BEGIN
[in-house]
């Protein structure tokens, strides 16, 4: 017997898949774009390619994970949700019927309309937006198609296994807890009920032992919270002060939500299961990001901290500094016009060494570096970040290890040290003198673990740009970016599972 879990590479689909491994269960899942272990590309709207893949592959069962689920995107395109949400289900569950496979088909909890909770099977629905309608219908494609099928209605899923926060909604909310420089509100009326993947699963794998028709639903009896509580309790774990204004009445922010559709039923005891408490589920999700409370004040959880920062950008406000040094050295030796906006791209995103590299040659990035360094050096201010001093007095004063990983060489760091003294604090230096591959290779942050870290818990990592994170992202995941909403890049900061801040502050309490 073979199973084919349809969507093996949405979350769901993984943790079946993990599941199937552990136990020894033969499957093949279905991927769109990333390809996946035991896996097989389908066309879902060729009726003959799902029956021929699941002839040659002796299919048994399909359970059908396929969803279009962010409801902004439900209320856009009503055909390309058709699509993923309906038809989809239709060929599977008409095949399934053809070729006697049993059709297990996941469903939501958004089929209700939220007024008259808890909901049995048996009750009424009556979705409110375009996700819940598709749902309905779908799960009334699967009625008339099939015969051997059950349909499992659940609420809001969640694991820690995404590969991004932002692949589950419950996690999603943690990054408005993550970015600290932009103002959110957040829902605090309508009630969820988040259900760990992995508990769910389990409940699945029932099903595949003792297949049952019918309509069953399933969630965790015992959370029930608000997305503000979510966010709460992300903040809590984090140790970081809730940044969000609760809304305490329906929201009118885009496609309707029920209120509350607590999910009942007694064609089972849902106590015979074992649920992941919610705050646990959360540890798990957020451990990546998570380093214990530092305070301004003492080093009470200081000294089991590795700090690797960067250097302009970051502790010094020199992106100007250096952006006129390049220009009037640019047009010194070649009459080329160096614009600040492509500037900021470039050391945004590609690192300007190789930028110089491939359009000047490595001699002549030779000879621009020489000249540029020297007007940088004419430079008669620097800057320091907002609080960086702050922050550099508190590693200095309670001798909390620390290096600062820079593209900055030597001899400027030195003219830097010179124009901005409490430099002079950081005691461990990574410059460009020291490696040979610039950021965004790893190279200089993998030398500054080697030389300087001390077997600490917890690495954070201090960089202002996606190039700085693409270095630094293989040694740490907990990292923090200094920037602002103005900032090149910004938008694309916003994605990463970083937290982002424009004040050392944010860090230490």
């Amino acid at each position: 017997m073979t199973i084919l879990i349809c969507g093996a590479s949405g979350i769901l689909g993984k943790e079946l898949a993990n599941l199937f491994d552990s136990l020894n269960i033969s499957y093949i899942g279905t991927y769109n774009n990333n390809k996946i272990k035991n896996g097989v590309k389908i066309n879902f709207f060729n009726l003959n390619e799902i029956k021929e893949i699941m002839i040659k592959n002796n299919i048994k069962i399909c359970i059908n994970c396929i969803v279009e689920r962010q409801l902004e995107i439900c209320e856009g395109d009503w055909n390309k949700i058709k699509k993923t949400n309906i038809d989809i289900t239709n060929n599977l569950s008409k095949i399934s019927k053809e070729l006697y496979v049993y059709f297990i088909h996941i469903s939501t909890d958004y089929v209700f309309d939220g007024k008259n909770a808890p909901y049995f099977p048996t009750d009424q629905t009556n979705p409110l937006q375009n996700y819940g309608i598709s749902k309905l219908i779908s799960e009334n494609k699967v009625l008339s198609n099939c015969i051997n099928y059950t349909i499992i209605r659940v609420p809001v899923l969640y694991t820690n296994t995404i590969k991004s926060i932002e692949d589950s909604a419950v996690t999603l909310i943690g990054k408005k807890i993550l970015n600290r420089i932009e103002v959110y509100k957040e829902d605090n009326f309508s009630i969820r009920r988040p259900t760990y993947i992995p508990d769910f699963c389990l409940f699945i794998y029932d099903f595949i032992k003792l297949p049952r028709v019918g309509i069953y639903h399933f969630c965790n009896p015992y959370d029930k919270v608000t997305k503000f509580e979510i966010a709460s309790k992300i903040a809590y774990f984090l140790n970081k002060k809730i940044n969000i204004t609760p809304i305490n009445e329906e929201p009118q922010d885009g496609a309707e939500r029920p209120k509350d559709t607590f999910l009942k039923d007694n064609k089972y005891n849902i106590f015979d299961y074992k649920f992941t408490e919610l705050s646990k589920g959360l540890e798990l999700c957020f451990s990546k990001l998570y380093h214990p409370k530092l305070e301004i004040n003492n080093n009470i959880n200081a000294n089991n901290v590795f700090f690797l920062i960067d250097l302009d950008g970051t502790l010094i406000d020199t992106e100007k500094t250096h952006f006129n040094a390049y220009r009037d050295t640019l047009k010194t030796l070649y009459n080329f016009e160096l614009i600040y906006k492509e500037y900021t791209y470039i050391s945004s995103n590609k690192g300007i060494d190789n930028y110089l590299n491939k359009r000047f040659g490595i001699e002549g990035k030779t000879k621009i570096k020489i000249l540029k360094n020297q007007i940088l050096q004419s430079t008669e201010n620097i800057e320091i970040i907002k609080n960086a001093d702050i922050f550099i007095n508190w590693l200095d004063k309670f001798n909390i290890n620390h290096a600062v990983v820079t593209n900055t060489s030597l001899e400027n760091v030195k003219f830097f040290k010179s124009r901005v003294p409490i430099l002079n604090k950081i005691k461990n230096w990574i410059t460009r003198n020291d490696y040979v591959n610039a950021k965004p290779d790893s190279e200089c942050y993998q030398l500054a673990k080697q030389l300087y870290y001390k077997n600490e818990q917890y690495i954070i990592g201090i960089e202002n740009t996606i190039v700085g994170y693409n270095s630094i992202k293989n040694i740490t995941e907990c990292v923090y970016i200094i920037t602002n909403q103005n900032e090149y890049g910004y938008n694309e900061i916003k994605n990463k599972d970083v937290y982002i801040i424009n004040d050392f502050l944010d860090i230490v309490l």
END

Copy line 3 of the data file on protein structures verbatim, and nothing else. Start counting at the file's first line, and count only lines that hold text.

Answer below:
């Amino acid at each position: 017997m073979t199973i084919l879990i349809c969507g093996a590479s949405g979350i769901l689909g993984k943790e079946l898949a993990n599941l199937f491994d552990s136990l020894n269960i033969s499957y093949i899942g279905t991927y769109n774009n990333n390809k996946i272990k035991n896996g097989v590309k389908i066309n879902f709207f060729n009726l003959n390619e799902i029956k021929e893949i699941m002839i040659k592959n002796n299919i048994k069962i399909c359970i059908n994970c396929i969803v279009e689920r962010q409801l902004e995107i439900c209320e856009g395109d009503w055909n390309k949700i058709k699509k993923t949400n309906i038809d989809i289900t239709n060929n599977l569950s008409k095949i399934s019927k053809e070729l006697y496979v049993y059709f297990i088909h996941i469903s939501t909890d958004y089929v209700f309309d939220g007024k008259n909770a808890p909901y049995f099977p048996t009750d009424q629905t009556n979705p409110l937006q375009n996700y819940g309608i598709s749902k309905l219908i779908s799960e009334n494609k699967v009625l008339s198609n099939c015969i051997n099928y059950t349909i499992i209605r659940v609420p809001v899923l969640y694991t820690n296994t995404i590969k991004s926060i932002e692949d589950s909604a419950v996690t999603l909310i943690g990054k408005k807890i993550l970015n600290r420089i932009e103002v959110y509100k957040e829902d605090n009326f309508s009630i969820r009920r988040p259900t760990y993947i992995p508990d769910f699963c389990l409940f699945i794998y029932d099903f595949i032992k003792l297949p049952r028709v019918g309509i069953y639903h399933f969630c965790n009896p015992y959370d029930k919270v608000t997305k503000f509580e979510i966010a709460s309790k992300i903040a809590y774990f984090l140790n970081k002060k809730i940044n969000i204004t609760p809304i305490n009445e329906e929201p009118q922010d885009g496609a309707e939500r029920p209120k509350d559709t607590f999910l009942k039923d007694n064609k089972y005891n849902i106590f015979d299961y074992k649920f992941t408490e919610l705050s646990k589920g959360l540890e798990l999700c957020f451990s990546k990001l998570y380093h214990p409370k530092l305070e301004i004040n003492n080093n009470i959880n200081a000294n089991n901290v590795f700090f690797l920062i960067d250097l302009d950008g970051t502790l010094i406000d020199t992106e100007k500094t250096h952006f006129n040094a390049y220009r009037d050295t640019l047009k010194t030796l070649y009459n080329f016009e160096l614009i600040y906006k492509e500037y900021t791209y470039i050391s945004s995103n590609k690192g300007i060494d190789n930028y110089l590299n491939k359009r000047f040659g490595i001699e002549g990035k030779t000879k621009i570096k020489i000249l540029k360094n020297q007007i940088l050096q004419s430079t008669e201010n620097i800057e320091i970040i907002k609080n960086a001093d702050i922050f550099i007095n508190w590693l200095d004063k309670f001798n909390i290890n620390h290096a600062v990983v820079t593209n900055t060489s030597l001899e400027n760091v030195k003219f830097f040290k010179s124009r901005v003294p409490i430099l002079n604090k950081i005691k461990n230096w990574i410059t460009r003198n020291d490696y040979v591959n610039a950021k965004p290779d790893s190279e200089c942050y993998q030398l500054a673990k080697q030389l300087y870290y001390k077997n600490e818990q917890y690495i954070i990592g201090i960089e202002n740009t996606i190039v700085g994170y693409n270095s630094i992202k293989n040694i740490t995941e907990c990292v923090y970016i200094i920037t602002n909403q103005n900032e090149y890049g910004y938008n694309e900061i916003k994605n990463k599972d970083v937290y982002i801040i424009n004040d050392f502050l944010d860090i230490v309490l």